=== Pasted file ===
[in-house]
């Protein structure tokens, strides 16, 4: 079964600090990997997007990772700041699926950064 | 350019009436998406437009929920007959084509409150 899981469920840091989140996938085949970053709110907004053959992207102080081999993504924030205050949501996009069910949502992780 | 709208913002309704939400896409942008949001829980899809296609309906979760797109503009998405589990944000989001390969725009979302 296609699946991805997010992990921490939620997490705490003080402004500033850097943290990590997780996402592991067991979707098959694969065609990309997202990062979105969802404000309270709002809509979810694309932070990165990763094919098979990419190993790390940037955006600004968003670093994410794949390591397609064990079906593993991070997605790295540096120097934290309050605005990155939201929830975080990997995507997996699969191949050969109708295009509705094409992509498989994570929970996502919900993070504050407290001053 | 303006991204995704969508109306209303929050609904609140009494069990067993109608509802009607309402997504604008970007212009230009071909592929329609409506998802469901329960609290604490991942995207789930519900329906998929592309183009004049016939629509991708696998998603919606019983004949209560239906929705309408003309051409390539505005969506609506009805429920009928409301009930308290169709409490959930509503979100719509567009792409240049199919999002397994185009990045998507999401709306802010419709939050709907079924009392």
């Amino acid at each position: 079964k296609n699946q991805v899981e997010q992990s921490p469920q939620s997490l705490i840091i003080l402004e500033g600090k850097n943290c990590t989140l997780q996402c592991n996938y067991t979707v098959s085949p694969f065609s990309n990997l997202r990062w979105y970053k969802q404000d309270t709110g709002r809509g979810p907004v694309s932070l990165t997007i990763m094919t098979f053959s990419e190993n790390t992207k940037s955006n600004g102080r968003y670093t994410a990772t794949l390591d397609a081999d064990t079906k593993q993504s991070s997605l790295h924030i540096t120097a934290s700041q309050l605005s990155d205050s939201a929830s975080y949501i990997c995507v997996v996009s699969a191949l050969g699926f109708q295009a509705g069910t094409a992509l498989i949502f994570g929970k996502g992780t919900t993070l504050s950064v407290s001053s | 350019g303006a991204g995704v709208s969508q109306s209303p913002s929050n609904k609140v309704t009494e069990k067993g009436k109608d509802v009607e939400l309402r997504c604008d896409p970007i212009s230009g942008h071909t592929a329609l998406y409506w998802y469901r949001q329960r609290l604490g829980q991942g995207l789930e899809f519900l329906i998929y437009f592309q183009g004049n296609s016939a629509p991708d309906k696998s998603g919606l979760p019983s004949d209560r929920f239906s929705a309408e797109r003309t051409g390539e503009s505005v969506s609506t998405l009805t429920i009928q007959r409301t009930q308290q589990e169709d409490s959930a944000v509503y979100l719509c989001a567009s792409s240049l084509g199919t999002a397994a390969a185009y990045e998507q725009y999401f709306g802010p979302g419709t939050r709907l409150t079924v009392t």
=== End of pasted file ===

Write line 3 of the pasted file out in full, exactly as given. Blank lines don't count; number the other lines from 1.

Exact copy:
């Amino acid at each position: 079964k296609n699946q991805v899981e997010q992990s921490p469920q939620s997490l705490i840091i003080l402004e500033g600090k850097n943290c990590t989140l997780q996402c592991n996938y067991t979707v098959s085949p694969f065609s990309n990997l997202r990062w979105y970053k969802q404000d309270t709110g709002r809509g979810p907004v694309s932070l990165t997007i990763m094919t098979f053959s990419e190993n790390t992207k940037s955006n600004g102080r968003y670093t994410a990772t794949l390591d397609a081999d064990t079906k593993q993504s991070s997605l790295h924030i540096t120097a934290s700041q309050l605005s990155d205050s939201a929830s975080y949501i990997c995507v997996v996009s699969a191949l050969g699926f109708q295009a509705g069910t094409a992509l498989i949502f994570g929970k996502g992780t919900t993070l504050s950064v407290s001053s | 350019g303006a991204g995704v709208s969508q109306s209303p913002s929050n609904k609140v309704t009494e069990k067993g009436k109608d509802v009607e939400l309402r997504c604008d896409p970007i212009s230009g942008h071909t592929a329609l998406y409506w998802y469901r949001q329960r609290l604490g829980q991942g995207l789930e899809f519900l329906i998929y437009f592309q183009g004049n296609s016939a629509p991708d309906k696998s998603g919606l979760p019983s004949d209560r929920f239906s929705a309408e797109r003309t051409g390539e503009s505005v969506s609506t998405l009805t429920i009928q007959r409301t009930q308290q589990e169709d409490s959930a944000v509503y979100l719509c989001a567009s792409s240049l084509g199919t999002a397994a390969a185009y990045e998507q725009y999401f709306g802010p979302g419709t939050r709907l409150t079924v009392t």